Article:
George MacDonald

George
MacDonald
1824
1905

Scottish Author, Poet and Minister known for his fairy tales and fantasy works

Author Quotes

Well, perhaps; but I begin to think there are better things than being comfortable.

When a feeling was there, they felt as if it would never go; when it was gone, they felt as if it had never been; when it returned, they felt as if it had never gone.

Wherein then lies the service of Death? … In this: it is not the fetters that gall, but the fetters that soothe, which eat into the soul. In this way is the loss of things … a motioning, hardly toward, yet in favor of, deliverance. It may seem to a man the first of his slavery when it is in truth the beginning of his freedom. Never soul was set free without being made to feel its slavery.

You allowed me existence, which is the sum of what one can demand of his fellow-beings

Trust is born in love, and our need is to love God, not apprehend facts concerning him.

Were I asked, what is a fairytale? I should reply, that is a fairytale ... of all fairytales I know, I think Undine the most beautiful.

When a man dreams his own dream, he is the sport of his dream; when another gives it him, that other is able to fulfill it.

Wherever there is anything to love, there is beauty in some form.

You doubt because you love truth.

Trust to God to weave your thread into the great web, though the pattern shows it not yet.

We're looking into conserving landfill space. We're looking to generate energy without relying on fossil fuel. So there's a lot of interest in using this waste stream and turning it into a beneficial product.

When a man is true, if he were in hell he could not be miserable. He is right with himself because right with Him whence he came. To be right with God is to be right with the universe: one with the power, the love, the will of the mighty Father, the cherisher of joy, the Lord of laughter, whose are all glories, all hopes, who loves everything and hates nothing but selfishness.

While a satisfied justice is an unavoidable eternal event, a satisfied revenge is an eternal impossibility.

You have tasted of death now, said the old man. Is it good? It is good, said Mossy. It is better than life. No, said the old man: it is only more life.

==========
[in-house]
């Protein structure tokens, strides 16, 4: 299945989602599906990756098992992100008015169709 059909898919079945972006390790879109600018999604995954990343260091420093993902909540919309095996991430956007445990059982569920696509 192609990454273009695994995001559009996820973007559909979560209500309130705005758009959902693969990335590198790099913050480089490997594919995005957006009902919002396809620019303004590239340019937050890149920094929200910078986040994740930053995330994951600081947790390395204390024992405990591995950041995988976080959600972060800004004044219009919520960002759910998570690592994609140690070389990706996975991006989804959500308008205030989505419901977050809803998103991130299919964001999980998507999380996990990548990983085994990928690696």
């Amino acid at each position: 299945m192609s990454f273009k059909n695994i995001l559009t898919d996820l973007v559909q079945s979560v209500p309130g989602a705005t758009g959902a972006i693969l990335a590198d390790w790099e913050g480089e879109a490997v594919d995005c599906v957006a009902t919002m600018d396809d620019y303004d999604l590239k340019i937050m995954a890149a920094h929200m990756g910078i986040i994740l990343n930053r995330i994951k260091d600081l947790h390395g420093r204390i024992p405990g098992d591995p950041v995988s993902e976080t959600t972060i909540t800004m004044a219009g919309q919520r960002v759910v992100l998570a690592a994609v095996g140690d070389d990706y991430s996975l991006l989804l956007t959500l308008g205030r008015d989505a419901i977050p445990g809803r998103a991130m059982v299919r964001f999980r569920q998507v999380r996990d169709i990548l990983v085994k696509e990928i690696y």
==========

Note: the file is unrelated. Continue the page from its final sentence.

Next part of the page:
Two of you can be no match for the three giants, I will find you, if I can, a third brother, who will take on himself the third share of the fight, and the preparation...I will show him to you in a glass, and, when he comes, you will know him at once. If he will share your endeavors, you must teach him all you know, and he will repay you well, in present song, and in future deeds.' She opened the door of a curious old cabinet that stood in the room. On the inside of this door was an oval convex mirror...we at length saw reflected the place where we stood, and the old dame seated in her chair...at the feet of the dame lay a young man...weeping. 'Surely this youth will not serve our ends,' said I, 'for he weeps.' The old woman smiled. 'Past tears are present strength,' said she.

We've done a better job at getting more complete representation.

When I can no more stir my soul to move, and life is but the ashes of a fire; when I can but remember that my heart once used to live and love, long and aspire- O, be thou then the first, the one thou art; be thou the calling, before all answering love, and in me wake hope, fear, boundless desire.

Who can give a man this, his own name?

You may fancy the Lord had His own power to fall back upon. But that would have been to Him just the one dreadful thing. That His Father should forget him! -- no power in Himself could make up for that. He feared nothing for Himself; and never once employed His divine power to save Himself from His human fate. Let God do that for Him if He saw fit. He did not come into the world to take care of Himself... His life was of no value to Him but as His Father cared for it. God would mind all that was necessary for Him, and He would mind the work His Father had given Him to do. And, my friends, this is just the one secret of a blessed life, the one thing every man comes into this world to learn.

Two people may be at the same spot in manners and behavior, and yet one may be getting better, and the other worse, which is the greatest of differences that could possibly exist between them.

What a good thing, for instance, it was that one princess should sleep for a hundred years! Was she not saved from all the plague of young men who were not worthy of her? And did not she come awake exactly at the right moment when the right prince kissed her? For my part, I cannot help wishing a good many girls would sleep till just the same fate overtook them. It would be happier for them, and more agreeable to their friends.

When I look into the blue sky, it seems so deep, so peaceful, so full of a mysterious tenderness that I could lie for centuries, and wait for the dawning of the face of God out of the awful loving-kindness.

Whose work is it but your own to open your eyes? But indeed the business of the universe is to make such a fool out of you that you will know yourself for one, and begin to be wise.

You must learn to be strong in the dark as well as in the day, else you will always be only half brave.

Until a man has love, it is well he should have fear. So long as there are wild beasts about, it is better to be afraid than secure.

Author Picture
First Name
George
Last Name
MacDonald
Birth Date
1824
Death Date
1905
Bio

Scottish Author, Poet and Minister known for his fairy tales and fantasy works